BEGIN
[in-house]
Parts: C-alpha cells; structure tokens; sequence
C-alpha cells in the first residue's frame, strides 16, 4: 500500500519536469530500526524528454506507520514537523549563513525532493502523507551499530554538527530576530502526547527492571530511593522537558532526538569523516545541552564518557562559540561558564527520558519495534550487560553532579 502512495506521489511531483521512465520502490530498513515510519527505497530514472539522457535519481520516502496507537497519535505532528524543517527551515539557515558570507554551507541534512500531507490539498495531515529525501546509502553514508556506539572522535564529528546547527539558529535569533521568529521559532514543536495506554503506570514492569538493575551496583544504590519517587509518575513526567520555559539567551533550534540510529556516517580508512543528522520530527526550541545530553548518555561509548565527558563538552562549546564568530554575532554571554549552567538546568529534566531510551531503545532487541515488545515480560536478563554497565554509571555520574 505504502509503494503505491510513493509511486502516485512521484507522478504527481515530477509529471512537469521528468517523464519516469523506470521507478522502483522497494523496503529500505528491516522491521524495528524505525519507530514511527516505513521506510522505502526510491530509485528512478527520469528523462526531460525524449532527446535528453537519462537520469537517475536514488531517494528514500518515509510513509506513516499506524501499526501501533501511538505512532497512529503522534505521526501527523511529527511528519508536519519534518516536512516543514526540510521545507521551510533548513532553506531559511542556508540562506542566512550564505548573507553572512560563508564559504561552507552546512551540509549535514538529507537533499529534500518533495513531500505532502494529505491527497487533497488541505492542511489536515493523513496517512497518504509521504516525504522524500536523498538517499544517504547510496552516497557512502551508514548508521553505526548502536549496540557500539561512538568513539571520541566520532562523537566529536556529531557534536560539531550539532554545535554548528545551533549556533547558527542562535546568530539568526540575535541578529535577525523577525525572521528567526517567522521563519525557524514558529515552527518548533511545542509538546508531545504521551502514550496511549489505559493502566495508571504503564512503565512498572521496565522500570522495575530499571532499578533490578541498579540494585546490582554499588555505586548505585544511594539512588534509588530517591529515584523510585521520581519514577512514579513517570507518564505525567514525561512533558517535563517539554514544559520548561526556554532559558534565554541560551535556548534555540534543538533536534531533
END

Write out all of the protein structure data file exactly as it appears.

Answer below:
[in-house]
Parts: C-alpha cells; structure tokens; sequence
C-alpha cells in the first residue's frame, strides 16, 4: 500500500519536469530500526524528454506507520514537523549563513525532493502523507551499530554538527530576530502526547527492571530511593522537558532526538569523516545541552564518557562559540561558564527520558519495534550487560553532579 502512495506521489511531483521512465520502490530498513515510519527505497530514472539522457535519481520516502496507537497519535505532528524543517527551515539557515558570507554551507541534512500531507490539498495531515529525501546509502553514508556506539572522535564529528546547527539558529535569533521568529521559532514543536495506554503506570514492569538493575551496583544504590519517587509518575513526567520555559539567551533550534540510529556516517580508512543528522520530527526550541545530553548518555561509548565527558563538552562549546564568530554575532554571554549552567538546568529534566531510551531503545532487541515488545515480560536478563554497565554509571555520574 505504502509503494503505491510513493509511486502516485512521484507522478504527481515530477509529471512537469521528468517523464519516469523506470521507478522502483522497494523496503529500505528491516522491521524495528524505525519507530514511527516505513521506510522505502526510491530509485528512478527520469528523462526531460525524449532527446535528453537519462537520469537517475536514488531517494528514500518515509510513509506513516499506524501499526501501533501511538505512532497512529503522534505521526501527523511529527511528519508536519519534518516536512516543514526540510521545507521551510533548513532553506531559511542556508540562506542566512550564505548573507553572512560563508564559504561552507552546512551540509549535514538529507537533499529534500518533495513531500505532502494529505491527497487533497488541505492542511489536515493523513496517512497518504509521504516525504522524500536523498538517499544517504547510496552516497557512502551508514548508521553505526548502536549496540557500539561512538568513539571520541566520532562523537566529536556529531557534536560539531550539532554545535554548528545551533549556533547558527542562535546568530539568526540575535541578529535577525523577525525572521528567526517567522521563519525557524514558529515552527518548533511545542509538546508531545504521551502514550496511549489505559493502566495508571504503564512503565512498572521496565522500570522495575530499571532499578533490578541498579540494585546490582554499588555505586548505585544511594539512588534509588530517591529515584523510585521520581519514577512514579513517570507518564505525567514525561512533558517535563517539554514544559520548561526556554532559558534565554541560551535556548534555540534543538533536534531533